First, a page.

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Discussion Starter #1
Hi.

Recently, every few starts, my engine starts and immediately stops, and a yellow key light appears on the instrument panel.

I tried to change keys and the battery (of the remote control/key), but it didn't help.

What can be the problem?

Also, I have an aftermarket 'code' device that I need to enter before being able to start (an insurance demand...). I am wondering if maybe it has a problem that causes this. (But, when I enter a wrong code it doesn't act as my problem but just doesn't start at all).

Thanks.
 

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Hmmm... my best guess is that it's a problem with your instrument cluster and/or wiring. Those are the parts responsible for the operation of the IMMO system. (Although I think the antenna is near the ignition switch; I suppose that could be bad too...) Either that or there is a problem with your key. (FYI, the part of the key responsible doesn't run off the battery.) Have you tried a different key for a couple weeks to see if that helps?
 

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What sirwired said. Normal operation when the immobilizer chip in the key isn't detected. Now the question is WHY? What changed since it worked properly?
 

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Check your fuses also. I think there may be a 5 or 10 amp fuse that has something to do with the immobiliser.
 

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The engine starting then immediately shutting off and the little "key" light on the dash going on indicates the immobilizer is shutting the engine off. If the immobilizer system doesn't "see" the chip in the key, this is how it's supposed to behave in order to keep your car from being stolen.

Could be the chip in the key you are using.
Could be the little sensor in the steering column that senses the chip.
Could be something involving your aftermarket code device and the way it is wired into the car.
 

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Discussion Starter #7
Thank you for the comments.

1. I tried to use both keys, and it happens in both of them.
2. Can it be a fuse even if it happens only every 5-10 starts?

Thanks.
 

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I'm pretty sure we've narrowed it down to the anti-theft system of the car. If both keys behave the same way then it's probably something inside the car thats the problem. There is a small "antenna" ring mounted around the ignition switch and it has a harness plug with very tiny wires plugged into it. There are still many things that could go wrong, such as; plug coming loose, wires broken, antenna ring out of place, or the control module is faulty.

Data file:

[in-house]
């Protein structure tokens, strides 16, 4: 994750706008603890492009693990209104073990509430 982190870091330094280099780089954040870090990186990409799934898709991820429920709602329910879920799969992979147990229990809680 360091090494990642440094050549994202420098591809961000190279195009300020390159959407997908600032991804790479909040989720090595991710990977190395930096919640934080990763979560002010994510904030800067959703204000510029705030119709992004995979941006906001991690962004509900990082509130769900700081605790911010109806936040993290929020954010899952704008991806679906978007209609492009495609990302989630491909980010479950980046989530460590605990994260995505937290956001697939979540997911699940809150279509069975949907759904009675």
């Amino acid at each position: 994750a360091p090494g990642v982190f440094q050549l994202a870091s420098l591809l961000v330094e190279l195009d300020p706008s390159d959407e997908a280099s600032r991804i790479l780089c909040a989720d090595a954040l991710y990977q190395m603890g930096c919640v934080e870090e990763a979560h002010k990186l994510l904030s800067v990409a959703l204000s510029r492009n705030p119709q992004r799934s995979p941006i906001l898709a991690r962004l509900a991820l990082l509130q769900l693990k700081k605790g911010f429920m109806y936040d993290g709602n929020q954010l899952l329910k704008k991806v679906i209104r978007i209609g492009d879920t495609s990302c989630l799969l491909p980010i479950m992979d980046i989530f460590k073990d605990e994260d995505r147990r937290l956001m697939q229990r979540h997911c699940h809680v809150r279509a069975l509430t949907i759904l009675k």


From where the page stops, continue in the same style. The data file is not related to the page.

On a side note, I had experienced a simular problem with some Fords (one of the first auto manufactures to use transponders in keys) that when the key was left in the car and it was extremly cold the transponder chip would give a false code. Warming up the key usually solved that problem. But if you're keeping you key in a warm place (like most people do) it probably isn't what's going on here.
 

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Discussion Starter #9
When the anti-theft system operates (ie when the wrong or no code is entered), it just doesn't let the engine start at all. That is, the phenomenon is different. Is it still reasonable to believe that this is the problem?
 

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I disagree. USA spec cars, at least, are designed to let the car start and run for a brief period before shutting down. The OP is showing textbook behaviour for the immobilizer being triggered - correctly or incorrectly. I'm thinking his aftermarket code device; certainly enough people have had trouble with adding remote start or alarm systems.
 

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When the anti-theft system operates (ie when the wrong or no code is entered), it just doesn't let the engine start at all. That is, the phenomenon is different. Is it still reasonable to believe that this is the problem?
Your code-requiring aftermarket device may not let the engine start at all, bit the stock IMMO (which triggers the "key" light) will let it run for a few seconds before killing the engine.
 
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